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December 18, 2018

How the New Revenue Recognition Standard Will Impact the Construction Industry

New revenue recognition standard are effective for nonpublic entities for annual periods beginning after December 15, 2018. Now is the time to assess how these new standard may affect the way your company recognizes revenue and change your company’s internal accounting policies, procedures and financial statements. The new standard will impact the construction industry in specific ways. Below are a few key considerations for the construction industry.

Change Orders

Step one of the revenue recognition process requires you to identify the contract with the customer. New criteria require the combination of contracts when certain criteria are met, such as for contracts that are negotiated together with the same customer and contain interdependent pricing. Previous guidance did not require the combining of contracts.

Under this new requirement, change orders must be assessed to determine whether they are modifications to existing contracts and need to be combined, or whether they represent a new contract. This may require you to develop new internal procedures to analyze and track change orders.  Proper consideration should be given to each change order to ensure the consistency and appropriateness of revenue recognition.

Step two of the revenue recognition process requires you to identify the performance obligation. Initial concerns in the industry surrounded the identification of hundreds of obligations within a typical construction project – architecture, engineering, plumbing, HVAC, electrical, painting, finishing, etc. Additional clarity has been provided to simplify contract obligations. Due to the high level of integration of the multiple facets of a construction project, projects could be considered to have only one performance obligation. It’s important to consider each contract to determine whether a good or service is separately identifiable and benefits the customer on its own. This may require preliminary analysis of contracts that had not previously been done.

Percentage Complete

Percentage of completion is the current status quo in the construction industry, but this method will see some changes under the new standard. Step five of the revenue recognition process requires you to recognize revenue when or as the performance obligation is satisfied. This can be done at a point in time or over time. There are a handful of requirements that must be met to recognize revenue over time, but it is anticipated that a majority of construction contracts previously recorded under the percentage of completion method will meet these requirements.

In order to recognize revenue over time, a company must select an input or output method to determine progress towards completion. Under the current percentage of completion method, this is generally done using an input of costs to date in relation to total estimated costs. While costs are still considered an acceptable input method, a few modifications to the calculation must be considered. For example, any costs incurred due to mistakes or rework must be removed from the calculation. Additionally, materials purchased for a job that haven’t been used or installed yet can only be reflected in revenue to the extent of costs incurred. Contract costs should be tracked and documented in a way that facilitates the determination of their effect on revenue recognition. This may require additional procedures not already in place.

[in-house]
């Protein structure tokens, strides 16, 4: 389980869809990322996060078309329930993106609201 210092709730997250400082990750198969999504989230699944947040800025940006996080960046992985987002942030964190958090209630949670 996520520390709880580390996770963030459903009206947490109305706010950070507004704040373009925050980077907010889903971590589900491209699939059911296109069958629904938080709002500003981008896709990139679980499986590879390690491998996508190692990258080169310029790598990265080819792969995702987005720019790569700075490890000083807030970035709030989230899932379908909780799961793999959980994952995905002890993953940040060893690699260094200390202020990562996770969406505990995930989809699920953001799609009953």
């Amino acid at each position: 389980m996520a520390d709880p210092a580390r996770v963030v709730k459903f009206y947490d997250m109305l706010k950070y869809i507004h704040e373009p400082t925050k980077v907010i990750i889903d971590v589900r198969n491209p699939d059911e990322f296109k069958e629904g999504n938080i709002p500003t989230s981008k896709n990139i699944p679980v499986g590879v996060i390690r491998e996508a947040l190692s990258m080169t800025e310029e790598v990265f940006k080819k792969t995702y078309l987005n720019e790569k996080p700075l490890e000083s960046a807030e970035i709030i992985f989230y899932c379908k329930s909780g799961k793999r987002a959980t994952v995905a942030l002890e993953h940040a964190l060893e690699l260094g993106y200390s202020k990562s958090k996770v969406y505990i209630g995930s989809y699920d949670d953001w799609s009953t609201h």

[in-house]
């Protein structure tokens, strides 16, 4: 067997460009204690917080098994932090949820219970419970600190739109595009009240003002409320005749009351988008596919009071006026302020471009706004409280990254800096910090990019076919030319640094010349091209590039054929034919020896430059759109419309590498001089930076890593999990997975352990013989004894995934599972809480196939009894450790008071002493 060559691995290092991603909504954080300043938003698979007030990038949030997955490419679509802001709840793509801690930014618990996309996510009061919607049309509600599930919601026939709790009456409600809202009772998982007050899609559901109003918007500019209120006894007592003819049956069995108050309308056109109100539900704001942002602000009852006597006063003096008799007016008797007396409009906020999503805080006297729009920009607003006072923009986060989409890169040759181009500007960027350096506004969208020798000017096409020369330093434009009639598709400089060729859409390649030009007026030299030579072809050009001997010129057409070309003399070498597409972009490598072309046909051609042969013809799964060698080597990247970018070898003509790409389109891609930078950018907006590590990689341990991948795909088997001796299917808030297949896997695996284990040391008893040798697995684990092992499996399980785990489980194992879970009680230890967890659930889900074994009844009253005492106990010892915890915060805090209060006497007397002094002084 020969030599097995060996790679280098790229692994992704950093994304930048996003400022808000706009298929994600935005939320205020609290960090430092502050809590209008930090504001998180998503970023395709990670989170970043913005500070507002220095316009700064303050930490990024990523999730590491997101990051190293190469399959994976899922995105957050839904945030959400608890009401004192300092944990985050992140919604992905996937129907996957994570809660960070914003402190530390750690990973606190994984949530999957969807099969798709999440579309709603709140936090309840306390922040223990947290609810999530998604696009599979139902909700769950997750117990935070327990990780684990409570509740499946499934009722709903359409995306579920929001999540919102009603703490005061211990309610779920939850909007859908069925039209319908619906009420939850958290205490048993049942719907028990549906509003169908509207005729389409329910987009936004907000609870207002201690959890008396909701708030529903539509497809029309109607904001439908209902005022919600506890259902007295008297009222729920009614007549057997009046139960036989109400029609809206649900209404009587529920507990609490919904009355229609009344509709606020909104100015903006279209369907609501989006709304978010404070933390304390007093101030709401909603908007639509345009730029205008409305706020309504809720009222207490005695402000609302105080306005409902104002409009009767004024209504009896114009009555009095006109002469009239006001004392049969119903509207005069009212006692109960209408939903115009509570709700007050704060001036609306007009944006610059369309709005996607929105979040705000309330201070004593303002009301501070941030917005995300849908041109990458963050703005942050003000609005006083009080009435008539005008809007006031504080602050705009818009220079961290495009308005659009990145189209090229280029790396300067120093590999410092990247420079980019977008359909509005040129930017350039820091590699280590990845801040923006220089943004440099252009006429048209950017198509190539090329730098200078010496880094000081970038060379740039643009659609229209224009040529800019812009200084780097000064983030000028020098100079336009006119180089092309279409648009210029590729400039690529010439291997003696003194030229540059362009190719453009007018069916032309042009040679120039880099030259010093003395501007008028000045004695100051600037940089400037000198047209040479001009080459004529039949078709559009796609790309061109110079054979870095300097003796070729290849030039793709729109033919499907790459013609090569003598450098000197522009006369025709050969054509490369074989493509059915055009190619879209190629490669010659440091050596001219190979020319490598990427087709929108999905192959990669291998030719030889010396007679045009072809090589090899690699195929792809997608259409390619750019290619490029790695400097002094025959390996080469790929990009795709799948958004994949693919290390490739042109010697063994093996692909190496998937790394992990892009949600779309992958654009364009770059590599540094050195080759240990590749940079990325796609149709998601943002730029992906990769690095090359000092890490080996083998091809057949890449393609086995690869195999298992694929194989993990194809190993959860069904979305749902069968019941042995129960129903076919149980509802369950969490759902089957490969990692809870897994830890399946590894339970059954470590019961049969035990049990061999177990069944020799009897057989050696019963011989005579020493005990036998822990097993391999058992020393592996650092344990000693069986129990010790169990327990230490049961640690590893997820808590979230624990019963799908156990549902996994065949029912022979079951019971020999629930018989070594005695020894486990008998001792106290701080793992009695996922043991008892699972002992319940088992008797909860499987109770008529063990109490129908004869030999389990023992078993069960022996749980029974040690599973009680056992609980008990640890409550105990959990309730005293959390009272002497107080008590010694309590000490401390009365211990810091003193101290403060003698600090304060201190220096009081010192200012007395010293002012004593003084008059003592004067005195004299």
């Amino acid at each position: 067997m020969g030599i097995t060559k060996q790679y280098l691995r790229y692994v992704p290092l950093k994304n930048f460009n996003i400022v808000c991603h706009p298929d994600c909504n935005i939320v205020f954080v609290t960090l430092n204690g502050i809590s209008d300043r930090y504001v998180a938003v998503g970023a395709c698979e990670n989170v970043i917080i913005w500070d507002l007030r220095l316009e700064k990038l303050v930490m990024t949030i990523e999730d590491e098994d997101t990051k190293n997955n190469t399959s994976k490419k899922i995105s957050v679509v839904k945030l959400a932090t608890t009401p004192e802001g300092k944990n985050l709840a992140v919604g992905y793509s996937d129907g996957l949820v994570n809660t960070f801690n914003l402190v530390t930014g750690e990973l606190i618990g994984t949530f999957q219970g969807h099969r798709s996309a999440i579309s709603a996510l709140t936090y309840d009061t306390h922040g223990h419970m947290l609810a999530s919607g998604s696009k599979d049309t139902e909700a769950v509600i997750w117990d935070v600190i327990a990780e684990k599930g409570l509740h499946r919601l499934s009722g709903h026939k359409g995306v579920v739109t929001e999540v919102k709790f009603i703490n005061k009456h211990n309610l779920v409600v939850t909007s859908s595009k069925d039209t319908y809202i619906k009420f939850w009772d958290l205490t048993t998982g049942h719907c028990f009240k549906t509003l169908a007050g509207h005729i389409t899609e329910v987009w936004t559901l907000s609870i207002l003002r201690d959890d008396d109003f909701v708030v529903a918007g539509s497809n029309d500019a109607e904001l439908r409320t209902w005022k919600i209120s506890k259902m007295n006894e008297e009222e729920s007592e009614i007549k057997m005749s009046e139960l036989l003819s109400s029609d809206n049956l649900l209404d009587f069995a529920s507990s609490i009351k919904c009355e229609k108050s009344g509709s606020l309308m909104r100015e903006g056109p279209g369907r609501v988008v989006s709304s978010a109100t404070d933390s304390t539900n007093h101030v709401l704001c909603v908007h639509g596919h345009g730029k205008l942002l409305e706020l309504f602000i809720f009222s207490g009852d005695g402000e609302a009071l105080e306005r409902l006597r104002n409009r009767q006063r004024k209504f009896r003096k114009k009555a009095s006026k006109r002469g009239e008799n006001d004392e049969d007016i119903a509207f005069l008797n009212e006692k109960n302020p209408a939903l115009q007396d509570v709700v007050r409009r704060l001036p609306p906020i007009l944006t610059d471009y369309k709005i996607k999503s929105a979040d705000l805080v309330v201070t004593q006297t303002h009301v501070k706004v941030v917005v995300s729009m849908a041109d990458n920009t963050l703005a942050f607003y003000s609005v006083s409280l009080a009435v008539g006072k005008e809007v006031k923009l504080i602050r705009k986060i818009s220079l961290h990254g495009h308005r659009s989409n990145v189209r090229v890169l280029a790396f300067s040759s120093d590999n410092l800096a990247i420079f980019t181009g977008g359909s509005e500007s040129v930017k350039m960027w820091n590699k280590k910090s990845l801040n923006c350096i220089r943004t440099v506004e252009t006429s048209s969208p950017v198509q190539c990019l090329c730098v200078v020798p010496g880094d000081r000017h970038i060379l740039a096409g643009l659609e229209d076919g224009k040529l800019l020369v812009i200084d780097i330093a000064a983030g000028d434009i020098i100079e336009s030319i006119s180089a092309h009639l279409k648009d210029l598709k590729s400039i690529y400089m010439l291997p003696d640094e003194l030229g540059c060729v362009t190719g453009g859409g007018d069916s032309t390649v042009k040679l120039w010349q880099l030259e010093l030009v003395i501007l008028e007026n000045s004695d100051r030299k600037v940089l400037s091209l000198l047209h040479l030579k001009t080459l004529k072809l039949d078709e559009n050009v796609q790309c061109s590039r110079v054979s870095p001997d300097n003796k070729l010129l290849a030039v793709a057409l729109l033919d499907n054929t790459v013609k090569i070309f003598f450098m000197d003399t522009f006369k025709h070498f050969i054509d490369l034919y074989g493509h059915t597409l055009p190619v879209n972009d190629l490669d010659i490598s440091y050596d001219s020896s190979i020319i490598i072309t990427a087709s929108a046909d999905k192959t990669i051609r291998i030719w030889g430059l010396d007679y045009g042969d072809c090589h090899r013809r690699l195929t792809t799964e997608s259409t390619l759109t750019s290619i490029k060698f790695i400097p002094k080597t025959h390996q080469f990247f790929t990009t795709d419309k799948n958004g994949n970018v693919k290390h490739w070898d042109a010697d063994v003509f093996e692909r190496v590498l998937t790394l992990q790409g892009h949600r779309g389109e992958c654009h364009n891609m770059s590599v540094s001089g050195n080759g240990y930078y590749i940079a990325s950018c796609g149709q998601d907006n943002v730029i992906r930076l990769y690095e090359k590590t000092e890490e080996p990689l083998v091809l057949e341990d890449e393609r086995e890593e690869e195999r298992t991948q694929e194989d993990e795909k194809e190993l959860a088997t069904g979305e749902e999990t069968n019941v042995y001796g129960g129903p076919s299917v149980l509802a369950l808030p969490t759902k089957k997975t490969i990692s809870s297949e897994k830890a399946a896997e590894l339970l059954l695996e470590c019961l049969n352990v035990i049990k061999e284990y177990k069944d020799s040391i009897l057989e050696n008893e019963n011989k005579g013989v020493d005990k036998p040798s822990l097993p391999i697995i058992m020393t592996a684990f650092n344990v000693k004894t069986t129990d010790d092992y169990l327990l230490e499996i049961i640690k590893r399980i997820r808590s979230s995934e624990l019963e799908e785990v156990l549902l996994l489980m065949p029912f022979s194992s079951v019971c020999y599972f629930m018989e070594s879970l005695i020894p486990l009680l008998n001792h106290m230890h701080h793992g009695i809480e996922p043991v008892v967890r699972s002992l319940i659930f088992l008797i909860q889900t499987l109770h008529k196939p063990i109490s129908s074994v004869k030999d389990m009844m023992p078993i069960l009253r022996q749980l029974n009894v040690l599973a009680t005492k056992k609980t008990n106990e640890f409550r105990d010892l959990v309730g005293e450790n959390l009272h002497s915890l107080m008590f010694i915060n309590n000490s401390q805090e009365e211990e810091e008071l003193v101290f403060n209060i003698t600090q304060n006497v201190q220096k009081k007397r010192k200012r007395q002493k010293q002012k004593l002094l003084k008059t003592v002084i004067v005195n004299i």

The Financial Accounting Standards Board has limited the required disclosures for private entities, but private entities will likely see changes to their disclosures. First, private entities are required to disaggregate revenue according to whether revenue is recognized at a point in time or over time. Additional information must also be disclosed regarding qualitative factors that affect the nature and timing of revenue. Second, entities must carefully distinguish between contract assets and receivables. Invoicing a client does not solely determine the establishment of a receivable. A receivable is recorded when the performance obligation is fulfilled. Consideration should be given to when an invoice represents a receivable. Third, companies must disclose whether revenue is recognized at a point in time or over time, significant payment terms, and details surrounding any variable consideration. Some relief to this disclosure is provided should the performance obligations and variable consideration meet certain criteria. Lastly, for revenue recognized at a point in time, the significant judgments must be disclosed in the company’s assessment of when a customer obtains control of the goods or service. Each of these disclosures may require an entity maintain additional documentation not previously maintained. Establishing new procedures prior to implementing the revenue recognition standard will help alleviate the challenges during the transition.

While implementing the new revenue recognition standard may seem daunting, the Anders Audit and Advisory Services Group can assist with the transition. Contact an Anders advisor for help establishing new internal procedures, evaluating contracts for revenue recognition requirements or general guidance on the new standard.

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